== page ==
While listening to Joel Oswalt fill in Sunday for our regular preacher with a topic of the apostle’s impatience as illustrated by the feeding of thousands on two occasions in Mark 6 and 8, I backtracked to the story of the demon-possessed man and the herd of swine described by Jesus in Mark 5:1-20. It struck me that I’d heard numerous sermons and Bible classes that expounded on this narration, but most of them focused on the upset townsfolk or the poorly treated pigs. What caught my mind’s eye for that moment in time were the action verbs used to describe the man suffering with the demon. They truly told the story of his life struggle…and of mine.
When Jesus got out of the boat, a man with an evil spirit came from the tombs to meet him. This man lived in the tombs, and no one could bind him any more, not even with a chain. For he had often been chained hand and foot, but he tore the chains apart and broke the irons on his feet. No one was strong enough to subdue him. Night and day among the tombs and in the hills he would cry out and cut himself with stones. (Mark 5:2-5)
This cave-dweller led a remarkably grim life. Notice the actions that were his daily regimen. He tore the chains and broke the irons that bound him. Why was he bound? He was different. He scared the “good” townspeople. They were deathly afraid of him, so a mob would periodically hunt him down and restrain him to ensure the safety of the mothers, sisters, grandmas, and daughters of the village. It didn’t work. He would get loose and roam the hills 24/7 crying out and terrifyingly interrupting their night’s respite. No doubt that was quite an eerie sound. He didn’t enjoy this life; in fact he used cutting as a mode of escape as many distraught and depressed people do today. Rather than a razor blade or knife, he used sharpened stones. Perhaps he found and used those flattened riverside rocks – the type Opie might have used to skip in the old fishin’ hole as he trekked there after school while his sheriff-pa whistled that Andy Griffith theme music. What a life! Fortunately his didn’t end there prematurely.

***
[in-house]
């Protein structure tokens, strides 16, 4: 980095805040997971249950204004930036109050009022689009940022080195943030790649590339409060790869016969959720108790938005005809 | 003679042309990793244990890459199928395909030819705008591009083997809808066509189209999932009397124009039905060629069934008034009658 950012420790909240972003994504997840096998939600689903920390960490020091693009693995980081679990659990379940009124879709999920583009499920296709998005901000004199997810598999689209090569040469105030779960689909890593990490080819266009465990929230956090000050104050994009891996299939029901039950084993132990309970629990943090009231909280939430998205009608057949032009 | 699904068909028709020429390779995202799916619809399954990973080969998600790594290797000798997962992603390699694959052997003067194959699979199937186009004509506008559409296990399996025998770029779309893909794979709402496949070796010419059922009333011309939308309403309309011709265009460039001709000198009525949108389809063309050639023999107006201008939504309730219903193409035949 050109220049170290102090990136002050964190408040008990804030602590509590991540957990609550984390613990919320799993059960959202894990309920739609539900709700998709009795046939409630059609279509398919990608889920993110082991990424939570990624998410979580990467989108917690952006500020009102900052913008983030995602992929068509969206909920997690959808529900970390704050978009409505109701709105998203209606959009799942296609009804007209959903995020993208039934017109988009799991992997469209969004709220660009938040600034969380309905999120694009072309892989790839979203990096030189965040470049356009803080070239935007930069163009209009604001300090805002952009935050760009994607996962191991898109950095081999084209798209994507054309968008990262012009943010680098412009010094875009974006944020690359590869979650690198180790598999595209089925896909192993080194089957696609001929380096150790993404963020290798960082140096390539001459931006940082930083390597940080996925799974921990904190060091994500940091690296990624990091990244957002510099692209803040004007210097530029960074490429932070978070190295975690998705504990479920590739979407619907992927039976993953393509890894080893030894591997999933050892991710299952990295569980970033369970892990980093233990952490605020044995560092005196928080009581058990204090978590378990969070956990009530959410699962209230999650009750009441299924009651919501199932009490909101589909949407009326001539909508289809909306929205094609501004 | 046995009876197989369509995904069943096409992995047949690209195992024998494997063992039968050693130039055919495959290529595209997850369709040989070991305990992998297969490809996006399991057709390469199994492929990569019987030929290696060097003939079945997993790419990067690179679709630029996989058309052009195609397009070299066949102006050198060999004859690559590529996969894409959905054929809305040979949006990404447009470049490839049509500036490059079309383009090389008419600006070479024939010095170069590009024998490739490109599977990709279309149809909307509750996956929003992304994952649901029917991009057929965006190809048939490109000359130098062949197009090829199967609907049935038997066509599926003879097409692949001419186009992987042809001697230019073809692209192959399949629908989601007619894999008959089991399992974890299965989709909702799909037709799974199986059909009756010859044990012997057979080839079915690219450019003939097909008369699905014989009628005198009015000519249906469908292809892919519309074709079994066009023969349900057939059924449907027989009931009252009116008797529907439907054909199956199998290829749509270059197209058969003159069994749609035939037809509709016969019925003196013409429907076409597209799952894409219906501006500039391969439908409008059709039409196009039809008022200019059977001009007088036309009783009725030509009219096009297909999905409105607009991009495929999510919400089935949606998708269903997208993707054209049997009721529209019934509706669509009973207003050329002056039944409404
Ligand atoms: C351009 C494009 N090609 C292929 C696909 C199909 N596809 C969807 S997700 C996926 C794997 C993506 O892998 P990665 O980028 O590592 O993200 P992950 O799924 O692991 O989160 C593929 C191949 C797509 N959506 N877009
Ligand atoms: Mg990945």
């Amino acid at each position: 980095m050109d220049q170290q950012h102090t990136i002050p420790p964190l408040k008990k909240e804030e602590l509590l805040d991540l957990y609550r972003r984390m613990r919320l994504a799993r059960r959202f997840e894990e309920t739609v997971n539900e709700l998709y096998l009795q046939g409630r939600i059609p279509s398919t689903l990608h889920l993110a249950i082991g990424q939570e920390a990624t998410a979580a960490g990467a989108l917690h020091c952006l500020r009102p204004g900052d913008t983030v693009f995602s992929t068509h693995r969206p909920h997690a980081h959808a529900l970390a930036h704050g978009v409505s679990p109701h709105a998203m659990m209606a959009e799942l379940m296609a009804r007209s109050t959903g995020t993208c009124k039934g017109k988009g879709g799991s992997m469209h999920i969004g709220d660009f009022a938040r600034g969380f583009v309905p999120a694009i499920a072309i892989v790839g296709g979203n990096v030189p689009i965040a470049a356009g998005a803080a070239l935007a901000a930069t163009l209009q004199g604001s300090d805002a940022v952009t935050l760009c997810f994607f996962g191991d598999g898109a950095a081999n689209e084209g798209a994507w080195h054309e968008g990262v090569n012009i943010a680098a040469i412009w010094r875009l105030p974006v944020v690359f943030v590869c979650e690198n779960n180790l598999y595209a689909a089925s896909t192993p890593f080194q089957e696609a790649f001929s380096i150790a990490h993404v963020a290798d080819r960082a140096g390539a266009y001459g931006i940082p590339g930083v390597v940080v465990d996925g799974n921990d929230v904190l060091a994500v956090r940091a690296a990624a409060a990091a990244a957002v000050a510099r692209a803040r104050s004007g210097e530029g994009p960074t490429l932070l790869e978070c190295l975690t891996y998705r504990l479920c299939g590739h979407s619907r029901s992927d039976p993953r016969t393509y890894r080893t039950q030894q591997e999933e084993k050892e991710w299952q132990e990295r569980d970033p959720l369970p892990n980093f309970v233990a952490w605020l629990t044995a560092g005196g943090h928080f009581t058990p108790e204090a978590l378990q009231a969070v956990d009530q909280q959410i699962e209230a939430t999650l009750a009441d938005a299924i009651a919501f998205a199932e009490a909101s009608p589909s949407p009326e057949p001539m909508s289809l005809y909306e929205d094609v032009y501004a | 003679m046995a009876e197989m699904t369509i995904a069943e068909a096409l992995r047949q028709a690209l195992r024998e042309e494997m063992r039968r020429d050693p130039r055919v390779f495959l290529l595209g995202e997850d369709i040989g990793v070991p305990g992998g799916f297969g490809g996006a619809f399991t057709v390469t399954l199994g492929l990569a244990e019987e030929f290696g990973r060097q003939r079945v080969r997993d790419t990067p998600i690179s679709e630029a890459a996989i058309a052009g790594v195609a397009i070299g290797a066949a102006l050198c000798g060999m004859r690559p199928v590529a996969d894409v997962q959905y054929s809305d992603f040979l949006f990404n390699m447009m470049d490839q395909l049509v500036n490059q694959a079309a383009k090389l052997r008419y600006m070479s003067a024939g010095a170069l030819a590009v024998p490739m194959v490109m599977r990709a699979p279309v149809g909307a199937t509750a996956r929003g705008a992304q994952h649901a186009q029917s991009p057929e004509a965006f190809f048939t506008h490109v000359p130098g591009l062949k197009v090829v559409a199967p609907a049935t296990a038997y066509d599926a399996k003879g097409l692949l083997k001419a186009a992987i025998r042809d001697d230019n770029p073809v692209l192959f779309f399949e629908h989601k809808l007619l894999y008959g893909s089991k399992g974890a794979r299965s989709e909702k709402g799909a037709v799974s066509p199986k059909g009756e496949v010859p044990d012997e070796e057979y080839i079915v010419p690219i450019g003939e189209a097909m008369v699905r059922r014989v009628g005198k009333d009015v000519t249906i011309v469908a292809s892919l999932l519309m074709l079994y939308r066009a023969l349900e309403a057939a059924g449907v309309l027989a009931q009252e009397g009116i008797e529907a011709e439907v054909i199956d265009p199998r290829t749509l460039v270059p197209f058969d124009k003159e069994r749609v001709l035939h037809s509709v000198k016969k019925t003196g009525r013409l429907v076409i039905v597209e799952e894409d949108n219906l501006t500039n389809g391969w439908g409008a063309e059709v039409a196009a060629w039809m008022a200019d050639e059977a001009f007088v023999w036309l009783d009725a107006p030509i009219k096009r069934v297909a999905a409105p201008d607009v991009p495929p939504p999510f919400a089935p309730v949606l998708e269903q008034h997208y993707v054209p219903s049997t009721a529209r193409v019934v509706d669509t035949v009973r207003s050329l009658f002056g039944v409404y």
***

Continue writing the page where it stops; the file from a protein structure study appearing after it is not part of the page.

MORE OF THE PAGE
There came a day when Jesus showed up in this maniac’d neighborhood. Perhaps in his hill-meanderings his daily forage took him to a landfill where he discovered the previous week’s Jerusalem Herald – no doubt discarded after its owner, in whose driveway it had been tossed from a chariot by the carrier on an early morning delivery – finished reading it and sent it out to be recycled. That edition just happened to carry an account of the miracle worker’s imminent arrival by boat in the region of the Gerasenes near the southern tip of the Sea of Galilee. And hence the plot thickens…
When he saw Jesus from a distance, he ran and fell on his knees in front of him. He shouted at the top of his voice. “What do you want with me, Jesus, Son of the Most High God? Swear to God that you won’t torture me!” (Mark 5:6-7)
I believe this was a very intelligent man before the evil spirit preempted his countenance. He recognized Jesus from a distance and took immediate action. You could make a case for the demon being in control, but I think the real man shone through at that moment. An evil spirit could have been expected to run back to the familiar tombs and hide. Not this guy. He seized his first and perhaps only opportunity. He assumed the posture of reverence and humility before the one whom he loudly identified as the Most High God’s Son. The demon did get a word in edgewise with a last ditch effort to save itself. But the man’s actions prevailed. This is where the herd of swine comes in; but let’s look Beyond the Pigs. (Catchy title don’t you think?)